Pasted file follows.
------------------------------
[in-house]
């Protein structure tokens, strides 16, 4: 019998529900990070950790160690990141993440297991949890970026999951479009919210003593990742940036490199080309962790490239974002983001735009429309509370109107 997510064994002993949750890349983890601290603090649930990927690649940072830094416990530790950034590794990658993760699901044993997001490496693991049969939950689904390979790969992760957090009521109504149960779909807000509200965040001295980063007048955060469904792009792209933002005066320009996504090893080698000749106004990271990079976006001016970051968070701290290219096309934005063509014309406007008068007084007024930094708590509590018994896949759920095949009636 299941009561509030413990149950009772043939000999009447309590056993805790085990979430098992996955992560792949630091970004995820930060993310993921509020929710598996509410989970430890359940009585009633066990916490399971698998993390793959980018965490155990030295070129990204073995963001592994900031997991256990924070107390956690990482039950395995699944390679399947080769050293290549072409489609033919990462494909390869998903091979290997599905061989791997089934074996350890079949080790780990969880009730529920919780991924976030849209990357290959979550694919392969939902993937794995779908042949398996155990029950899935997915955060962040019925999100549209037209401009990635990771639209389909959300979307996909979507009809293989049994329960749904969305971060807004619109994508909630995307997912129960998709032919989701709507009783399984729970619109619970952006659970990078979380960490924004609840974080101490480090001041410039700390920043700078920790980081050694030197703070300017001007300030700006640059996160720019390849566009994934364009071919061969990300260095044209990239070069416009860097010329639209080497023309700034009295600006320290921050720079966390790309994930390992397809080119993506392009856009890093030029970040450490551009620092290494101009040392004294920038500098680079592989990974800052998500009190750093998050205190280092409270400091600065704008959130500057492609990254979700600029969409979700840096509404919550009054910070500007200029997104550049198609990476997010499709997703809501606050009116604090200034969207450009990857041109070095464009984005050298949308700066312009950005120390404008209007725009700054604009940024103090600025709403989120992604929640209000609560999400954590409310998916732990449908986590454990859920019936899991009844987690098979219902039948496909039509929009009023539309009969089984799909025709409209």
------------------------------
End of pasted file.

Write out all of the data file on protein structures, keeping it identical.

[in-house]
């Protein structure tokens, strides 16, 4: 019998529900990070950790160690990141993440297991949890970026999951479009919210003593990742940036490199080309962790490239974002983001735009429309509370109107 997510064994002993949750890349983890601290603090649930990927690649940072830094416990530790950034590794990658993760699901044993997001490496693991049969939950689904390979790969992760957090009521109504149960779909807000509200965040001295980063007048955060469904792009792209933002005066320009996504090893080698000749106004990271990079976006001016970051968070701290290219096309934005063509014309406007008068007084007024930094708590509590018994896949759920095949009636 299941009561509030413990149950009772043939000999009447309590056993805790085990979430098992996955992560792949630091970004995820930060993310993921509020929710598996509410989970430890359940009585009633066990916490399971698998993390793959980018965490155990030295070129990204073995963001592994900031997991256990924070107390956690990482039950395995699944390679399947080769050293290549072409489609033919990462494909390869998903091979290997599905061989791997089934074996350890079949080790780990969880009730529920919780991924976030849209990357290959979550694919392969939902993937794995779908042949398996155990029950899935997915955060962040019925999100549209037209401009990635990771639209389909959300979307996909979507009809293989049994329960749904969305971060807004619109994508909630995307997912129960998709032919989701709507009783399984729970619109619970952006659970990078979380960490924004609840974080101490480090001041410039700390920043700078920790980081050694030197703070300017001007300030700006640059996160720019390849566009994934364009071919061969990300260095044209990239070069416009860097010329639209080497023309700034009295600006320290921050720079966390790309994930390992397809080119993506392009856009890093030029970040450490551009620092290494101009040392004294920038500098680079592989990974800052998500009190750093998050205190280092409270400091600065704008959130500057492609990254979700600029969409979700840096509404919550009054910070500007200029997104550049198609990476997010499709997703809501606050009116604090200034969207450009990857041109070095464009984005050298949308700066312009950005120390404008209007725009700054604009940024103090600025709403989120992604929640209000609560999400954590409310998916732990449908986590454990859920019936899991009844987690098979219902039948496909039509929009009023539309009969089984799909025709409209």